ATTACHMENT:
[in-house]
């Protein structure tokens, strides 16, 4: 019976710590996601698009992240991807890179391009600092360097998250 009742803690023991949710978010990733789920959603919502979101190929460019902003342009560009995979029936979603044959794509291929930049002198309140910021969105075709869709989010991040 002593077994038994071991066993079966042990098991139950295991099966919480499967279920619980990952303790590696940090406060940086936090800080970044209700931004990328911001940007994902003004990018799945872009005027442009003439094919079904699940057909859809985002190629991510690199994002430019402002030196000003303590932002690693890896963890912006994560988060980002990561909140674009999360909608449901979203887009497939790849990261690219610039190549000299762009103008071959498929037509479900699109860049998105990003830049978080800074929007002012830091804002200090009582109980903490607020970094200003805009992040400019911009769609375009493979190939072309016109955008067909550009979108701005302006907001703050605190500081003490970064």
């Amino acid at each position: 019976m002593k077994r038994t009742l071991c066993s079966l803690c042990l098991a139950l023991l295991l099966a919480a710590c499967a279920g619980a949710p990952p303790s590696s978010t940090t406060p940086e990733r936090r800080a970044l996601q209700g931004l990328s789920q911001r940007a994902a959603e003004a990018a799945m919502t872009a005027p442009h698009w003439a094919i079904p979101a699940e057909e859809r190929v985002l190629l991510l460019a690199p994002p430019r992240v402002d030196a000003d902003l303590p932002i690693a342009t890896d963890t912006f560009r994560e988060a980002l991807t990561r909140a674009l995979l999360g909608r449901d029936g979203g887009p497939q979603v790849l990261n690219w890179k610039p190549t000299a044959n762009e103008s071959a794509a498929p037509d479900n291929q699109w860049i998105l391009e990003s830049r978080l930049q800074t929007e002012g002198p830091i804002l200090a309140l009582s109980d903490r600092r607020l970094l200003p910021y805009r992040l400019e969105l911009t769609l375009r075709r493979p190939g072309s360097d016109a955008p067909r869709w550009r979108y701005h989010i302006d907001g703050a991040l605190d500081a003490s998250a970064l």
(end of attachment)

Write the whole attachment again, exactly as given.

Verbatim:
[in-house]
């Protein structure tokens, strides 16, 4: 019976710590996601698009992240991807890179391009600092360097998250 009742803690023991949710978010990733789920959603919502979101190929460019902003342009560009995979029936979603044959794509291929930049002198309140910021969105075709869709989010991040 002593077994038994071991066993079966042990098991139950295991099966919480499967279920619980990952303790590696940090406060940086936090800080970044209700931004990328911001940007994902003004990018799945872009005027442009003439094919079904699940057909859809985002190629991510690199994002430019402002030196000003303590932002690693890896963890912006994560988060980002990561909140674009999360909608449901979203887009497939790849990261690219610039190549000299762009103008071959498929037509479900699109860049998105990003830049978080800074929007002012830091804002200090009582109980903490607020970094200003805009992040400019911009769609375009493979190939072309016109955008067909550009979108701005302006907001703050605190500081003490970064």
């Amino acid at each position: 019976m002593k077994r038994t009742l071991c066993s079966l803690c042990l098991a139950l023991l295991l099966a919480a710590c499967a279920g619980a949710p990952p303790s590696s978010t940090t406060p940086e990733r936090r800080a970044l996601q209700g931004l990328s789920q911001r940007a994902a959603e003004a990018a799945m919502t872009a005027p442009h698009w003439a094919i079904p979101a699940e057909e859809r190929v985002l190629l991510l460019a690199p994002p430019r992240v402002d030196a000003d902003l303590p932002i690693a342009t890896d963890t912006f560009r994560e988060a980002l991807t990561r909140a674009l995979l999360g909608r449901d029936g979203g887009p497939q979603v790849l990261n690219w890179k610039p190549t000299a044959n762009e103008s071959a794509a498929p037509d479900n291929q699109w860049i998105l391009e990003s830049r978080l930049q800074t929007e002012g002198p830091i804002l200090a309140l009582s109980d903490r600092r607020l970094l200003p910021y805009r992040l400019e969105l911009t769609l375009r075709r493979p190939g072309s360097d016109a955008p067909r869709w550009r979108y701005h989010i302006d907001g703050a991040l605190d500081a003490s998250a970064l």